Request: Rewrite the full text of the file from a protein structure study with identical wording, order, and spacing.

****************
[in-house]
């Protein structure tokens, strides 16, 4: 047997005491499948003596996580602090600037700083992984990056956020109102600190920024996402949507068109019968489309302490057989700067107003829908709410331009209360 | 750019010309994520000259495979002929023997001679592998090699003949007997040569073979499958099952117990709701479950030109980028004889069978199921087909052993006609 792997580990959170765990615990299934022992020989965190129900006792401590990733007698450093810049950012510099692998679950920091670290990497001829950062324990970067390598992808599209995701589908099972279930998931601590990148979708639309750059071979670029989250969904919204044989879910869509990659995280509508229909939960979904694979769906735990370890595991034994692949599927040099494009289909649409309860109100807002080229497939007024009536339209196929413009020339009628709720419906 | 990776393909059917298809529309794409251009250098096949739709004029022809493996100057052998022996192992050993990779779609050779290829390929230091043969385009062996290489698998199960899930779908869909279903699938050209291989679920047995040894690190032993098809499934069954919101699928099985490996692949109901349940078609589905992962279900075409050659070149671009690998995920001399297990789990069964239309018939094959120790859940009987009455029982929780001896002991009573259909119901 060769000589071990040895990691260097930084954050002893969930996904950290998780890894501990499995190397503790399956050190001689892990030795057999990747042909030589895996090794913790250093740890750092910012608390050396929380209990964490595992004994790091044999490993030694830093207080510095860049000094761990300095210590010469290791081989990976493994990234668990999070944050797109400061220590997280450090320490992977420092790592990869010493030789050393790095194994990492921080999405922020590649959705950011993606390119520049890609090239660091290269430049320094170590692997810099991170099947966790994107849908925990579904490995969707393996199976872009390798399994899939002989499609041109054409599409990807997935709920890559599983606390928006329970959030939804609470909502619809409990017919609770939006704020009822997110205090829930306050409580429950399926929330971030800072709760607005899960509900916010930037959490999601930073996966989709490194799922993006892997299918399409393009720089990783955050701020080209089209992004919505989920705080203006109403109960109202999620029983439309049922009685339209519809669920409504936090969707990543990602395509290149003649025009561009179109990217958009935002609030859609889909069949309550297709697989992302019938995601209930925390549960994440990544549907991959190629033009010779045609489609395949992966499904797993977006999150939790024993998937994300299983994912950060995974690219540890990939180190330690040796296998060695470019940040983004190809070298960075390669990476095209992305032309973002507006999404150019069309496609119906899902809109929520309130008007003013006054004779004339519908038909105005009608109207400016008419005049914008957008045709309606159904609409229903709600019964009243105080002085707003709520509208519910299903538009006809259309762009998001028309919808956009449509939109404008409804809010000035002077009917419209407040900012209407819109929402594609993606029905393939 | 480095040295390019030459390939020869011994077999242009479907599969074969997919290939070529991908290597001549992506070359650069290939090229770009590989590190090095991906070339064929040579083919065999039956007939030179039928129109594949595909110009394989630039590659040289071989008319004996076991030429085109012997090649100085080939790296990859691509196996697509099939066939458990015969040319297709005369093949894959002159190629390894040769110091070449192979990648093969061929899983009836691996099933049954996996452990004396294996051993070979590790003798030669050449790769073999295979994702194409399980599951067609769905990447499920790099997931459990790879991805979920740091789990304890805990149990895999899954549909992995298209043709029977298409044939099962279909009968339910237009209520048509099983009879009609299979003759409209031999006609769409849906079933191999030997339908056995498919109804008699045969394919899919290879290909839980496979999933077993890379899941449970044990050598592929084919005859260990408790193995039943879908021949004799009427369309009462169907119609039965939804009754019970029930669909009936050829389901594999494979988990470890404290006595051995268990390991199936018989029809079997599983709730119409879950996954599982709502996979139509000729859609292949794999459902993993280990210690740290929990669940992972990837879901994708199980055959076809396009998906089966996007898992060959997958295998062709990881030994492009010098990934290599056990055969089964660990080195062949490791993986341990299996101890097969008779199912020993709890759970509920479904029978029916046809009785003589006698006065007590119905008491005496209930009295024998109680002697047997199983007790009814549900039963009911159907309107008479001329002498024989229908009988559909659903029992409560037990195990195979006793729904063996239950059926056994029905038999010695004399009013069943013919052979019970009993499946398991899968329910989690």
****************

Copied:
[in-house]
């Protein structure tokens, strides 16, 4: 047997005491499948003596996580602090600037700083992984990056956020109102600190920024996402949507068109019968489309302490057989700067107003829908709410331009209360 | 750019010309994520000259495979002929023997001679592998090699003949007997040569073979499958099952117990709701479950030109980028004889069978199921087909052993006609 792997580990959170765990615990299934022992020989965190129900006792401590990733007698450093810049950012510099692998679950920091670290990497001829950062324990970067390598992808599209995701589908099972279930998931601590990148979708639309750059071979670029989250969904919204044989879910869509990659995280509508229909939960979904694979769906735990370890595991034994692949599927040099494009289909649409309860109100807002080229497939007024009536339209196929413009020339009628709720419906 | 990776393909059917298809529309794409251009250098096949739709004029022809493996100057052998022996192992050993990779779609050779290829390929230091043969385009062996290489698998199960899930779908869909279903699938050209291989679920047995040894690190032993098809499934069954919101699928099985490996692949109901349940078609589905992962279900075409050659070149671009690998995920001399297990789990069964239309018939094959120790859940009987009455029982929780001896002991009573259909119901 060769000589071990040895990691260097930084954050002893969930996904950290998780890894501990499995190397503790399956050190001689892990030795057999990747042909030589895996090794913790250093740890750092910012608390050396929380209990964490595992004994790091044999490993030694830093207080510095860049000094761990300095210590010469290791081989990976493994990234668990999070944050797109400061220590997280450090320490992977420092790592990869010493030789050393790095194994990492921080999405922020590649959705950011993606390119520049890609090239660091290269430049320094170590692997810099991170099947966790994107849908925990579904490995969707393996199976872009390798399994899939002989499609041109054409599409990807997935709920890559599983606390928006329970959030939804609470909502619809409990017919609770939006704020009822997110205090829930306050409580429950399926929330971030800072709760607005899960509900916010930037959490999601930073996966989709490194799922993006892997299918399409393009720089990783955050701020080209089209992004919505989920705080203006109403109960109202999620029983439309049922009685339209519809669920409504936090969707990543990602395509290149003649025009561009179109990217958009935002609030859609889909069949309550297709697989992302019938995601209930925390549960994440990544549907991959190629033009010779045609489609395949992966499904797993977006999150939790024993998937994300299983994912950060995974690219540890990939180190330690040796296998060695470019940040983004190809070298960075390669990476095209992305032309973002507006999404150019069309496609119906899902809109929520309130008007003013006054004779004339519908038909105005009608109207400016008419005049914008957008045709309606159904609409229903709600019964009243105080002085707003709520509208519910299903538009006809259309762009998001028309919808956009449509939109404008409804809010000035002077009917419209407040900012209407819109929402594609993606029905393939 | 480095040295390019030459390939020869011994077999242009479907599969074969997919290939070529991908290597001549992506070359650069290939090229770009590989590190090095991906070339064929040579083919065999039956007939030179039928129109594949595909110009394989630039590659040289071989008319004996076991030429085109012997090649100085080939790296990859691509196996697509099939066939458990015969040319297709005369093949894959002159190629390894040769110091070449192979990648093969061929899983009836691996099933049954996996452990004396294996051993070979590790003798030669050449790769073999295979994702194409399980599951067609769905990447499920790099997931459990790879991805979920740091789990304890805990149990895999899954549909992995298209043709029977298409044939099962279909009968339910237009209520048509099983009879009609299979003759409209031999006609769409849906079933191999030997339908056995498919109804008699045969394919899919290879290909839980496979999933077993890379899941449970044990050598592929084919005859260990408790193995039943879908021949004799009427369309009462169907119609039965939804009754019970029930669909009936050829389901594999494979988990470890404290006595051995268990390991199936018989029809079997599983709730119409879950996954599982709502996979139509000729859609292949794999459902993993280990210690740290929990669940992972990837879901994708199980055959076809396009998906089966996007898992060959997958295998062709990881030994492009010098990934290599056990055969089964660990080195062949490791993986341990299996101890097969008779199912020993709890759970509920479904029978029916046809009785003589006698006065007590119905008491005496209930009295024998109680002697047997199983007790009814549900039963009911159907309107008479001329002498024989229908009988559909659903029992409560037990195990195979006793729904063996239950059926056994029905038999010695004399009013069943013919052979019970009993499946398991899968329910989690």